The following results are achieved from a DRAM memory having the configuration described above. Firstly, the problem of sense amplification delay, resulting from the resistance values of the drive lines 7 and 8 as described hereinabove, can be substantially completely overcome. This is due to the fact that a plurality of sense amplifier drive circuits 57, for driving the sense amplifier circuits 6 during data read-out, are distributed throughout each column of sense amplifier circuits 6, along the sense amplifier circuit drive lines 7 and 8, so that the average distance between each sense amplifier circuit 6 and a sense amplifier drive circuit 57 (i.e. as measured along the direction of the sense amplifier drive lines 7 and 8) can be made from 1/8 to 1/32 times the distance in the case of a prior art DRAM. The amounts of effective line resistance of the drive lines 7 and 8 are thereby correspondingly reduced, and hence the desired reduction of the sense amplification delay time can be achieved. The present invention is the first DRAM memory apparatus to make such a result possible, which is made feasible by the provision of the Vss supply mesh 110 and Vdd supply mesh 120, since these enable the aforementioned distribution of the plurality of sense amplifier drive circuits 57 throughout each column of sense amplifier circuits 6, and ensure that each sense amplifier drive circuit 57 can provide a sufficiently high level of drive current.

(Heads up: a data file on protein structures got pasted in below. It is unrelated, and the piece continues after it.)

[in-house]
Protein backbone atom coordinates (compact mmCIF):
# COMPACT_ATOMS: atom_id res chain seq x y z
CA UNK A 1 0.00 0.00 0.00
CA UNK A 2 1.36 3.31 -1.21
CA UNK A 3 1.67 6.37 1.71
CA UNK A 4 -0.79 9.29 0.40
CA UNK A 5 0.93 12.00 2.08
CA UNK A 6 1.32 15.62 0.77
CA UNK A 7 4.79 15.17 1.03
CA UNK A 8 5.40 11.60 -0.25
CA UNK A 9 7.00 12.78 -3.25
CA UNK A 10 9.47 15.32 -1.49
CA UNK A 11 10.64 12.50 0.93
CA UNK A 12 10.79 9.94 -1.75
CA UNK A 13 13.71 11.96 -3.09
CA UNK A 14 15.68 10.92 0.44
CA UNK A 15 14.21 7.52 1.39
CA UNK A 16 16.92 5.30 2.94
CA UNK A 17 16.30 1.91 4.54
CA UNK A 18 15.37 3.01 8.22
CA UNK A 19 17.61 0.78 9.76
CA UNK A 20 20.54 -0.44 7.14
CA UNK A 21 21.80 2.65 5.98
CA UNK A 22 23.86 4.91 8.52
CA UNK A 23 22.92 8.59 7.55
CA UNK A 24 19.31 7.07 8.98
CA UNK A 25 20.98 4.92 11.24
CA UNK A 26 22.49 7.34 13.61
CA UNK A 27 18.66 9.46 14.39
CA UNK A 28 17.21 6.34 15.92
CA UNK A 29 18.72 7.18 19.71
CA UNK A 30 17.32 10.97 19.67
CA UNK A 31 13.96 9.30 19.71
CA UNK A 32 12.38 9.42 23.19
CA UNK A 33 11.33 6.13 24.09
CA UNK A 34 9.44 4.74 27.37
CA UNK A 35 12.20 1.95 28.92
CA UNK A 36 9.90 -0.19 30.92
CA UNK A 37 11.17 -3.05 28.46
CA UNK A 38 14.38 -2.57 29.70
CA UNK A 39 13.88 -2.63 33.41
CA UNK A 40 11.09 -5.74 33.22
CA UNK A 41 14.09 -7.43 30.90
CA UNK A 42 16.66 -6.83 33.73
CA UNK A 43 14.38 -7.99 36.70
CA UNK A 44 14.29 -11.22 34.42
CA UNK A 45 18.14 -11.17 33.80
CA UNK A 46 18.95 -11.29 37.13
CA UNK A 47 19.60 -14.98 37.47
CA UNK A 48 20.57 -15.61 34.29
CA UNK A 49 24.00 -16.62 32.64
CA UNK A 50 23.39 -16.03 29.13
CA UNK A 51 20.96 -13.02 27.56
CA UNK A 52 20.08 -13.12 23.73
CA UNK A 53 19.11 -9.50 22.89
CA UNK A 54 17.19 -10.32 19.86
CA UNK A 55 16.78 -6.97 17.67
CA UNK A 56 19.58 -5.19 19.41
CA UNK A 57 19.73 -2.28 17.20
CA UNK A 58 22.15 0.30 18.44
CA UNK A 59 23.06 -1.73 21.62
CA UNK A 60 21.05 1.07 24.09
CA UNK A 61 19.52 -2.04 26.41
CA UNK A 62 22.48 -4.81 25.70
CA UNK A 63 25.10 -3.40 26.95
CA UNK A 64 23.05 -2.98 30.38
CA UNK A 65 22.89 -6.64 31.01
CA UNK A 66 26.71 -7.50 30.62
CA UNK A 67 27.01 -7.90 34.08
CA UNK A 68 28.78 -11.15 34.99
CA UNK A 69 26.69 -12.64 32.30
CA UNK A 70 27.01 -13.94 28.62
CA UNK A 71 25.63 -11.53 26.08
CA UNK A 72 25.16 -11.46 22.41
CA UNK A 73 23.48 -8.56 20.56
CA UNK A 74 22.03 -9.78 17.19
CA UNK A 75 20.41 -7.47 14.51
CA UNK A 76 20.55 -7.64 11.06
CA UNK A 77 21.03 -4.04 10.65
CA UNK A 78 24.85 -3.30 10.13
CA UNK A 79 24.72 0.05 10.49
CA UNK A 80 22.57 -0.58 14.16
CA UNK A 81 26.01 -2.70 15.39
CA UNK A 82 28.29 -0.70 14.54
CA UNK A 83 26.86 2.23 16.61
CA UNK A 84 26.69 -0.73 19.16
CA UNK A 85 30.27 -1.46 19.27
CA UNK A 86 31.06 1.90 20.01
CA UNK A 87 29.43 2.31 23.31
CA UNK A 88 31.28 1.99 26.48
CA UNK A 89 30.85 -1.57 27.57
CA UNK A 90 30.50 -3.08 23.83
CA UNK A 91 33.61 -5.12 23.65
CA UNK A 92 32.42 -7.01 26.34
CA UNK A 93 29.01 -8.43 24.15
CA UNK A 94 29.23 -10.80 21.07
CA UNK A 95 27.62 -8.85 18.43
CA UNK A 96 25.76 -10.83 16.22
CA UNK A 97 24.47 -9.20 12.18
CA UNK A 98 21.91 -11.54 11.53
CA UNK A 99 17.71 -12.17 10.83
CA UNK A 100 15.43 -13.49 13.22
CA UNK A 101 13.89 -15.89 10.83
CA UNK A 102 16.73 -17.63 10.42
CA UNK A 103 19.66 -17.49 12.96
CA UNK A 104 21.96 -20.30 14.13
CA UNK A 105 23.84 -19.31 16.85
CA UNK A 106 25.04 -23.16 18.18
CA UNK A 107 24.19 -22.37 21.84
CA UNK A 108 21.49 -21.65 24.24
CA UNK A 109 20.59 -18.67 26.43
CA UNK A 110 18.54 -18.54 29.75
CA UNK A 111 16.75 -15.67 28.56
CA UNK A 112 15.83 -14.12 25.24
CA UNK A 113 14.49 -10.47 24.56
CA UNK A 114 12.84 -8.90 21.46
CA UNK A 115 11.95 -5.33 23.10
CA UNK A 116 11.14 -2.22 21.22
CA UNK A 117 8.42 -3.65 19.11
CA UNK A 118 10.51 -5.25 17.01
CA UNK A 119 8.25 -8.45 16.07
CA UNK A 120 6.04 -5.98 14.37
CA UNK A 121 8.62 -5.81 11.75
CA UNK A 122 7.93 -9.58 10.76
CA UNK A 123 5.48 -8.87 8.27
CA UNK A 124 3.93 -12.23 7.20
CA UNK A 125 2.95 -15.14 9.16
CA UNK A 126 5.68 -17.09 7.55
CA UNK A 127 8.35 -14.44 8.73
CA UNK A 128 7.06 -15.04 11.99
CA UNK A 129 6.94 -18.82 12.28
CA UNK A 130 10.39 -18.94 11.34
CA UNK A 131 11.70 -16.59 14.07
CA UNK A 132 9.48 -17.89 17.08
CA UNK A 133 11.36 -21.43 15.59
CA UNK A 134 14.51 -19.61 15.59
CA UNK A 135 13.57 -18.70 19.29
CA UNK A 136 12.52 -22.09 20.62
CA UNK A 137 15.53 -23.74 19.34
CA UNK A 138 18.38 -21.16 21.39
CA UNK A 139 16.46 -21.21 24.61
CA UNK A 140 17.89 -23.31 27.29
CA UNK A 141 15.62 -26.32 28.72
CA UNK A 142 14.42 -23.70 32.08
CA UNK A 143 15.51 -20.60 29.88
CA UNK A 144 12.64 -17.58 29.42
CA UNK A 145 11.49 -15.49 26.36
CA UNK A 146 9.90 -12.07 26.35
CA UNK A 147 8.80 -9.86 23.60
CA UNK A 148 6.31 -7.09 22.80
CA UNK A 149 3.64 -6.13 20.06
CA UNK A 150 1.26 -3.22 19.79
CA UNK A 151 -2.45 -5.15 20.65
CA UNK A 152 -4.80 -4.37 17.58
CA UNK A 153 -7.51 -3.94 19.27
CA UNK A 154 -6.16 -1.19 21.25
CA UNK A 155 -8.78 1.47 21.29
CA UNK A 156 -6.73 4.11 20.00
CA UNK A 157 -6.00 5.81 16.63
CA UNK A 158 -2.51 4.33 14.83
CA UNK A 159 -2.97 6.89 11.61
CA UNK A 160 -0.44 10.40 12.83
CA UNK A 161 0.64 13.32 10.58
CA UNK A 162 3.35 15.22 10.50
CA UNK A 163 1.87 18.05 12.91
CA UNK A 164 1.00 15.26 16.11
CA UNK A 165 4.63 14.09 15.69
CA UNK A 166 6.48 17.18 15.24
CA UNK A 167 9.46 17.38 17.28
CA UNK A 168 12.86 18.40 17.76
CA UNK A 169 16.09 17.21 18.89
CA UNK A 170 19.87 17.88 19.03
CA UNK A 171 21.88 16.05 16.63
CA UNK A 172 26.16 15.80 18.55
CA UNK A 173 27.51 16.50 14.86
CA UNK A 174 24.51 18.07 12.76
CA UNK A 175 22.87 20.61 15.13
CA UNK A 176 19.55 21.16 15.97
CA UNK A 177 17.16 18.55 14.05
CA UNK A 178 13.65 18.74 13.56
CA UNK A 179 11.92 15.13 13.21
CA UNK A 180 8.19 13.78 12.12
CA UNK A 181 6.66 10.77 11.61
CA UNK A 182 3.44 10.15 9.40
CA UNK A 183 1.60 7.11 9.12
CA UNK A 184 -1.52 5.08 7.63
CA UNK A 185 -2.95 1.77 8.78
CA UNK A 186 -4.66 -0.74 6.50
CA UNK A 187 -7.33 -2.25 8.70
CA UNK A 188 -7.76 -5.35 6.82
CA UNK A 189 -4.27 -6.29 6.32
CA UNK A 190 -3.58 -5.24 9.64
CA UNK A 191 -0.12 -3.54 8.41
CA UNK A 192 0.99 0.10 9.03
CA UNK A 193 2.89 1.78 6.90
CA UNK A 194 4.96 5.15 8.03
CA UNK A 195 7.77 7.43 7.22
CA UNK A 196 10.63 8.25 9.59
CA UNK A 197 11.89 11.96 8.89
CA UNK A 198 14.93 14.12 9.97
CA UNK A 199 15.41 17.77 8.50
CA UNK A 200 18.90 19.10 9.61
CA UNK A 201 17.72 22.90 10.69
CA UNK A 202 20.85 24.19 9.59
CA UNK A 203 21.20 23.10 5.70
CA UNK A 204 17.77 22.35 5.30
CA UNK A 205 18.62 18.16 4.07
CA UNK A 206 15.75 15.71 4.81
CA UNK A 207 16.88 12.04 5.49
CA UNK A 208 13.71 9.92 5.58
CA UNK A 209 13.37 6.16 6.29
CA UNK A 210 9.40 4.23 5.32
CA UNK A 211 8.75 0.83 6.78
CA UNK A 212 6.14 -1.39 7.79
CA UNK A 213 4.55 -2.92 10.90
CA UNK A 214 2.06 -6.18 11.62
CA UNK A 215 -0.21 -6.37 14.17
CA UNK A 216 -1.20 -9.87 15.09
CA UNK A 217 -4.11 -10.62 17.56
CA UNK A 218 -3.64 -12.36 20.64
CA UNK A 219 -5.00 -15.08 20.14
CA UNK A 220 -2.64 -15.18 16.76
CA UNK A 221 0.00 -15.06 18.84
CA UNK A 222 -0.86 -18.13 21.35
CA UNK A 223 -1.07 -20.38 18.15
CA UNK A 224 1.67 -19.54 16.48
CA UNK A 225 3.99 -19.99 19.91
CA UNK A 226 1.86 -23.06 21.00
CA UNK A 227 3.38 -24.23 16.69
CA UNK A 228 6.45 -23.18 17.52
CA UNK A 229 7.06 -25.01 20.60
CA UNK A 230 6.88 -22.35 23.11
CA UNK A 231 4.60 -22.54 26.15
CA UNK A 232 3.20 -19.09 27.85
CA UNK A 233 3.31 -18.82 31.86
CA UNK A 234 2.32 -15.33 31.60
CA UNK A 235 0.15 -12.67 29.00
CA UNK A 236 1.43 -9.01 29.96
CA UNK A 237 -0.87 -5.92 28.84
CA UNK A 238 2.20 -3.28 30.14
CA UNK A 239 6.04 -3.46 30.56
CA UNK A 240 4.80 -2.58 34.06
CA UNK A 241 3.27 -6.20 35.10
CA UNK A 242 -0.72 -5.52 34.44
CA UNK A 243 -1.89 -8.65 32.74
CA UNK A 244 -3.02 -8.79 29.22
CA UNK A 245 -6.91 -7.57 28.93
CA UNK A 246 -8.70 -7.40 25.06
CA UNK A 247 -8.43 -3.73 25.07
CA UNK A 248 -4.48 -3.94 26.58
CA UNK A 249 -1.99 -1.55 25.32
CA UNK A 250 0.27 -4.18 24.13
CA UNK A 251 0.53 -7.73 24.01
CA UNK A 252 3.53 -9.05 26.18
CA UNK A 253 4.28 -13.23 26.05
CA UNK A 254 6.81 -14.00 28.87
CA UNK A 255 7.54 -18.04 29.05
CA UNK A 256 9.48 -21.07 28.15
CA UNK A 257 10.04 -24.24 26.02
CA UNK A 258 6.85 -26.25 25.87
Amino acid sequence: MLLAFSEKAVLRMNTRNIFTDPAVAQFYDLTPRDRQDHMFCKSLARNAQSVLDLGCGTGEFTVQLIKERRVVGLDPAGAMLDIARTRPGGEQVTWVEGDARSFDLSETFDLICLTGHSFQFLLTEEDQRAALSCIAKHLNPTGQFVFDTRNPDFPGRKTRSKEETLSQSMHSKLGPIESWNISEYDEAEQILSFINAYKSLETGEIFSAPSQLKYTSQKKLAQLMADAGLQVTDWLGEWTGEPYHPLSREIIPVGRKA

As was done for the prior art example described hereinabove, the operation of a 64 Mbit DRAM in accordance with the above embodiment was simulated, using the SPICE circuit simulator. The relationship between the widths of the sense amplifier n-channel FF drive line 7 and sense amplifier p-channel FF drive line 8 and the sense amplification delay time TD was thereby obtained, designating the width of each sense amplifier n-channel FF drive line 7 as WAL and assuming that the width of each sense amplifier p-channel FF drive line 8 is equal to WAL 0.2, and also assuming that these lines are formed of aluminum with a thickness of 0.8 m, as for the prior art example. The result is plotted as the curve Z2 in FIG. 4. As will be clear from that curve, the sense amplification delay time TD is approximately 4 ns, so that the delay time is reduced by at least 4 ns by comparison with the prior art example. Moreover, as the widths of the supply lines 7 and 8 are reduced, and even if these are made extremely narrow, there is almost no change in the sense amplification delay time. Thus by comparison with the prior art, the first embodiment of the present invention enables the sample delay time to be made extremely small, while in addition the widths of the supply lines 7 and 8 for driving the n-channel FFs and p-channel flip-flops respectively of the sense amplifier circuits can be made narrower than has been possible in the prior art, thereby enabling a higher degree of integration to be achieved than has been possible in the prior art, without the danger of an increase being produced in the sense amplification delay time TD. The first embodiment therefore enables the objectives of both increased speed of operation and increased circuit scale, i.e. increased memory capacity, to be both realized.